Objectives. The SLN-procedure has been introduced in vulvar cancer treatment to reduce morbidity and thereby improve quality of life. Aim of this study was to compare quality of life in vulvar cancer patients who were treated with a SLN-procedure only to those who underwent inguinofemoral lymphadenectomy. Moreover, it was evaluated what patients would advise relatives on the application of the SLN-procedure in light of possible false negative results.
Methods. Patients who participated in the GROningen INternational Study on Sentinel nodes in Vulvar cancer (GROINSS-V) were invited to fill out three questionnaires: the EORTC QLQ-C30, a vulvar specific questionnaire and a questionnaire about the opinion of patients on new treatment options. Patients who only underwent SLN-procedure were compared to those who subsequently underwent inguinofemoral lymphadenectomy because of a positive SLN.
Results. With a response rate of 85%, 35 patients after the SLN-procedure and 27 patients after inguinofemoral lymphadenectomy filled Out the questionnaires. No difference in overall quality of life was observed between the two groups. The major difference was the increase in complaints of lymphedema of the legs after inguinofemoral lymphadenectomy. The majority of patients would advise the SLN-procedure to relatives. Patients after inguinofemoral lymphadenectomy were more reserved concerning the acceptable false negative rate of a new diagnostic procedure.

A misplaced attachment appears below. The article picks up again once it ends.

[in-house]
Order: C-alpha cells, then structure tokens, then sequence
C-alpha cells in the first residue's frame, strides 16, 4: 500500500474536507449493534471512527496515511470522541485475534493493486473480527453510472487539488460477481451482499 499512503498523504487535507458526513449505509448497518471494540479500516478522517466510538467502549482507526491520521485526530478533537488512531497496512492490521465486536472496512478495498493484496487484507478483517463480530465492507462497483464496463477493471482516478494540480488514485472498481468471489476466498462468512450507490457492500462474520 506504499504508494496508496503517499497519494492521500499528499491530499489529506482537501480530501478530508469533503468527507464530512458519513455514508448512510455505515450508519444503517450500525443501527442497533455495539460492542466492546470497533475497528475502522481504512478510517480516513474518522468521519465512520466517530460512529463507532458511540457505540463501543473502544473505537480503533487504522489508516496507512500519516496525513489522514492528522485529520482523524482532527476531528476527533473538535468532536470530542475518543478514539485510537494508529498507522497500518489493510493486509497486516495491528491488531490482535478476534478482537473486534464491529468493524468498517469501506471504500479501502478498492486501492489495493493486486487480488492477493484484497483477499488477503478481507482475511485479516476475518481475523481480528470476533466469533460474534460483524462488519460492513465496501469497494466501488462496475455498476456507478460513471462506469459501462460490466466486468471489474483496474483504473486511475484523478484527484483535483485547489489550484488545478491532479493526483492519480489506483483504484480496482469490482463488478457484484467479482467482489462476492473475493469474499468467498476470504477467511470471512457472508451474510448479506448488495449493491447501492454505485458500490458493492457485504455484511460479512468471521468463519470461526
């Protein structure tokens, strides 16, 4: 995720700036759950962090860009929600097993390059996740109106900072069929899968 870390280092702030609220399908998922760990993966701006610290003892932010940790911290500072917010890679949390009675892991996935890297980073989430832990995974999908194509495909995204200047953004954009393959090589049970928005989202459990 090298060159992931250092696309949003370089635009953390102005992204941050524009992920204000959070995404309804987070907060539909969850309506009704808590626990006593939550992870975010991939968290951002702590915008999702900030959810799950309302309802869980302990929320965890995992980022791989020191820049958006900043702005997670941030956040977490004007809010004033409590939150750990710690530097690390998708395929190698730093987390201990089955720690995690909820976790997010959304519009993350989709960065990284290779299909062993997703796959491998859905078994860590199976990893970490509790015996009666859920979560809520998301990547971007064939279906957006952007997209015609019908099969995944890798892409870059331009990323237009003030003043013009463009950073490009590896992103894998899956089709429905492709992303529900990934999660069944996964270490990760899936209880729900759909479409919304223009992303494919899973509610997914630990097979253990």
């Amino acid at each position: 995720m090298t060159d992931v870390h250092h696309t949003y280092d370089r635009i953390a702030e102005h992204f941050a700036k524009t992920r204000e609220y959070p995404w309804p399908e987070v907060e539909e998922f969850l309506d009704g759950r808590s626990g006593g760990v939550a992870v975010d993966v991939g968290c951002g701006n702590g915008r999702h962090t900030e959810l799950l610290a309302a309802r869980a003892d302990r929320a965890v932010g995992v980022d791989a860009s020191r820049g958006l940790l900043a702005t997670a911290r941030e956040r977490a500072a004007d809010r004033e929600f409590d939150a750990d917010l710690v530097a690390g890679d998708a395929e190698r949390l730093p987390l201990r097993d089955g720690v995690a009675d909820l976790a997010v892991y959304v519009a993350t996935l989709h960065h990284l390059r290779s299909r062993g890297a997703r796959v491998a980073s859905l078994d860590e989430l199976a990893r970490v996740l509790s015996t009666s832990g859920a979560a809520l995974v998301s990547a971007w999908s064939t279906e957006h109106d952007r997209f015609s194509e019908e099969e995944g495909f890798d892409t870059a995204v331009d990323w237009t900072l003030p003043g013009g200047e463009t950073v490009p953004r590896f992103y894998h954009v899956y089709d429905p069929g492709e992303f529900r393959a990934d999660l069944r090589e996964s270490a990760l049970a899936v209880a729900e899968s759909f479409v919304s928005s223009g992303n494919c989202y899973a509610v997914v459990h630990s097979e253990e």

Conclusions. Patients who underwent the SLN-procedure report less treatment related morbidity compared to those who underwent inguinofemoral lymphadenectomy. However, this did not influence overall quality of life. Furthermore, patients who underwent inguinofemoral lymphadenectomy are more reserved in advising the SLN-procedure to relatives. (C) 2008 Elsevier Inc. All rights reserved.